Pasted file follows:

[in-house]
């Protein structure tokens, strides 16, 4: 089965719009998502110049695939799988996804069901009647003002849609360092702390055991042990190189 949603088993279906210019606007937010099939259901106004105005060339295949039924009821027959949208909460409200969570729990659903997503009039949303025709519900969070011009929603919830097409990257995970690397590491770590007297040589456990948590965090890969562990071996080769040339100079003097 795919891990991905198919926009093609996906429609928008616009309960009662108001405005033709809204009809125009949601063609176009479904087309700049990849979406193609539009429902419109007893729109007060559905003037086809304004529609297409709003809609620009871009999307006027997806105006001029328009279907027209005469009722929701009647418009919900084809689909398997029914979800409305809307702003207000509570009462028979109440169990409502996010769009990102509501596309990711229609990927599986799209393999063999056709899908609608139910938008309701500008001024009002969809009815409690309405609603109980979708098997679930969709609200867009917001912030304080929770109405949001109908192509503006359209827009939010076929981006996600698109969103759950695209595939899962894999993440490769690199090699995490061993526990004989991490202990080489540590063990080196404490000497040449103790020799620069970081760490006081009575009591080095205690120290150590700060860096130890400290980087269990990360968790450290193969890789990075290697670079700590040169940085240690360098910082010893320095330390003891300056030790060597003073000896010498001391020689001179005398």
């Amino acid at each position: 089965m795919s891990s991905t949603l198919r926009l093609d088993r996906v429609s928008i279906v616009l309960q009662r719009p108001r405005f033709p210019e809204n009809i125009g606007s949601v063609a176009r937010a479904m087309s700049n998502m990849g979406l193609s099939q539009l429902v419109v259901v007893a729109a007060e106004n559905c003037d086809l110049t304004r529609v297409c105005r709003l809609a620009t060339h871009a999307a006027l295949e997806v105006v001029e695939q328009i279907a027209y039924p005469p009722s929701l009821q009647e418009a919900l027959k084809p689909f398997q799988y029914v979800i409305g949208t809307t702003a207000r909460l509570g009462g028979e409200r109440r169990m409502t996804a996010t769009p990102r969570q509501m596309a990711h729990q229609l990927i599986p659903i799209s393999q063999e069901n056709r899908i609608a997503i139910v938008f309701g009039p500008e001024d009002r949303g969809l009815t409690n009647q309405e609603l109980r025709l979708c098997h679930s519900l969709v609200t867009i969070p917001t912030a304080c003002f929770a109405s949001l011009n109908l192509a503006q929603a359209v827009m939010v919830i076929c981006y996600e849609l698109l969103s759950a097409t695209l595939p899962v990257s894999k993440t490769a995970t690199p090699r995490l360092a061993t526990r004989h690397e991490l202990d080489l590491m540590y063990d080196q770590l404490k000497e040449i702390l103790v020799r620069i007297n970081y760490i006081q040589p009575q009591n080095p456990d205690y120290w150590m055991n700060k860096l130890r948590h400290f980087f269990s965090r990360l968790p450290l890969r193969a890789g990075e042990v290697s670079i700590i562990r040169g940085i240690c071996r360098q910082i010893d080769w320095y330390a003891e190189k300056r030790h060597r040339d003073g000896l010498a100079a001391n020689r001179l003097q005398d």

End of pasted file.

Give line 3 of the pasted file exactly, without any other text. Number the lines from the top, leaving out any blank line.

């Amino acid at each position: 089965m795919s891990s991905t949603l198919r926009l093609d088993r996906v429609s928008i279906v616009l309960q009662r719009p108001r405005f033709p210019e809204n009809i125009g606007s949601v063609a176009r937010a479904m087309s700049n998502m990849g979406l193609s099939q539009l429902v419109v259901v007893a729109a007060e106004n559905c003037d086809l110049t304004r529609v297409c105005r709003l809609a620009t060339h871009a999307a006027l295949e997806v105006v001029e695939q328009i279907a027209y039924p005469p009722s929701l009821q009647e418009a919900l027959k084809p689909f398997q799988y029914v979800i409305g949208t809307t702003a207000r909460l509570g009462g028979e409200r109440r169990m409502t996804a996010t769009p990102r969570q509501m596309a990711h729990q229609l990927i599986p659903i799209s393999q063999e069901n056709r899908i609608a997503i139910v938008f309701g009039p500008e001024d009002r949303g969809l009815t409690n009647q309405e609603l109980r025709l979708c098997h679930s519900l969709v609200t867009i969070p917001t912030a304080c003002f929770a109405s949001l011009n109908l192509a503006q929603a359209v827009m939010v919830i076929c981006y996600e849609l698109l969103s759950a097409t695209l595939p899962v990257s894999k993440t490769a995970t690199p090699r995490l360092a061993t526990r004989h690397e991490l202990d080489l590491m540590y063990d080196q770590l404490k000497e040449i702390l103790v020799r620069i007297n970081y760490i006081q040589p009575q009591n080095p456990d205690y120290w150590m055991n700060k860096l130890r948590h400290f980087f269990s965090r990360l968790p450290l890969r193969a890789g990075e042990v290697s670079i700590i562990r040169g940085i240690c071996r360098q910082i010893d080769w320095y330390a003891e190189k300056r030790h060597r040339d003073g000896l010498a100079a001391n020689r001179l003097q005398d």